NSFW: If you're a parent — or even just an all-round concerned citizen — and think games featuring cartoon violence and mild cussing is bad, spare a thought for me. One of the first ever games I played was about jerking off.
In 1984, and at the age of four, my father (rightly) realised that the future was home computers, and despite not being the wealthiest of families, then decided that the best way to embrace that future was by purchasing a Commodore 64.
As anyone who owned a C64 back in the day will tell you, when you bought a Commodore 64, you did not buy games to go with it. Instead, you went around to the home of another person who had a Commodore 64, and they gave you an enormous box of copied floppy disks.
That may sound scandalous now in an age of consumer litigation, region-locking and anti-piracy measures, but hey, it was the 1980s. That's how the Commodore 64 (and Amiga, and PC) userbase rolled.
So we got the C64 home, set it up, opened up our big new box of "borrowed" games and in no time flat we were marveling at the graphics of Aztec Challenge or the seemingly endless brutality of Frantic Freddie. For a family that had never really played video games before, ever, it was amazing stuff.
One day maybe a year or two later, though, things were a little different. Left to my own devices, and shown that all I had to do to play a game on my own was put the disk in and type "RUN", I had set about working my way through my new games collection one title at a time. In hindsight, I fumbled my way through some of a generation's finest games over that time: Impossible Mission and The Hobbit.
Most of those games came in lovely, mint paper sleeves, their names stencilled neatly on adhesive labels. One game at the back, though, did not. It was exposed, raw, naked except for a small sticker that had the word "Stroker" hastily scribbled on it. Intrigued one day (I'm pretty sure I was around four at the time), I slid the disk in and typed "RUN".]
You know, it's funny now, but at the time, I had no idea what was happening. Yes, there was a giant adults-only warning (one of the first games to ever self-classify in that manner), but I was four, and couldn't read it. I was kind of sure the game had a penis in it, and even chuckled a bit as what I thought was "wee" came streaming out of it at the end. I wasn't sure why the little man's face was getting so angry all the time, but put that down to a quirk of the game.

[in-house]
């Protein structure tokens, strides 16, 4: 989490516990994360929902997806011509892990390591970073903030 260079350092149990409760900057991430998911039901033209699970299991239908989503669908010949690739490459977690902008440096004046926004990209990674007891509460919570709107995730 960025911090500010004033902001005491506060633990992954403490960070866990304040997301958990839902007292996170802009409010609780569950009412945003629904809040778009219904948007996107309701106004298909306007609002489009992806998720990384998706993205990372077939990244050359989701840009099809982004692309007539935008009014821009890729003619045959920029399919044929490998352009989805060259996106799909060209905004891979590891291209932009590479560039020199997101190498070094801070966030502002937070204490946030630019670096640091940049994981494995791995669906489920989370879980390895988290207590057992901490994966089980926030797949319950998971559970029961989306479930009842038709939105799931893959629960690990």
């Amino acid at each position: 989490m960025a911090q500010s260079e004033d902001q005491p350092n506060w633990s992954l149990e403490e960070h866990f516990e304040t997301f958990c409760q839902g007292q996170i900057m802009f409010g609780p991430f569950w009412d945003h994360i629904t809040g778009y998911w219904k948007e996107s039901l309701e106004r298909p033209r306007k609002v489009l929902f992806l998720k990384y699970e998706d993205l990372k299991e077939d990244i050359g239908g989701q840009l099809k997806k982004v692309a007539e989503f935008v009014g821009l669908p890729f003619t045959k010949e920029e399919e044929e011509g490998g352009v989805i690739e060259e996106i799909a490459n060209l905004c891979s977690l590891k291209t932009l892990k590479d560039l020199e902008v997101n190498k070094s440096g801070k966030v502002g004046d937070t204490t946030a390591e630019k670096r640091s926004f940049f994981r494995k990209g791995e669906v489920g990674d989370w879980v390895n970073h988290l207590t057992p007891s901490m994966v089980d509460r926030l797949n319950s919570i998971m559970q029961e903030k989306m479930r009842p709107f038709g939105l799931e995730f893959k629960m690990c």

Looking back, though, that was messed up. This was a game about nothing but jerking a guy off. That's it. The intro/title screen even says as much.
Now I am a little older and a little wiser, I know why the guy's face was so furious. Many other C64 games, like Summer Olympics, had the user move the joystick as fast as they humanly could. I figured that's how they all were meant to do it, and when put in command of Stroker that's exactly what I did. It was usually over in less than a minute. I thought that was a good thing, but what a poor boy lover I'd turned out to be.
I now know how to play the game properly. Why it's good to take things slow. Why it's bad when the thing turns blue. And why it's funny as hell it has a thing called a "Peter Meter". I also know that, having for years believed it to be the work of a shady backroom coder, this was actually a commercial product.
It's not like the event scarred me (though I guess it is kooky I still remember it to this day...then again, seeing a game like this at such a young age is bound to leave an impression). Like I said, at the time I didn't really know what was going on. But looking back, I'm amazed at a number of things. One, that somebody made a game like this. Two, that somebody giving a box of games to a family with two small kids thought it was a good idea to include a game about jerking off a dick. And three, why its creator didn't go on to bigger and better things, since "Stroker" is one of the best game names of all time.
Well, except for a game my wife's uncle made called "The Penetrator". It was a shooter. But that's another story for another day.
Total Recall is a look back at the history of video games through their characters, franchises, developers and trends.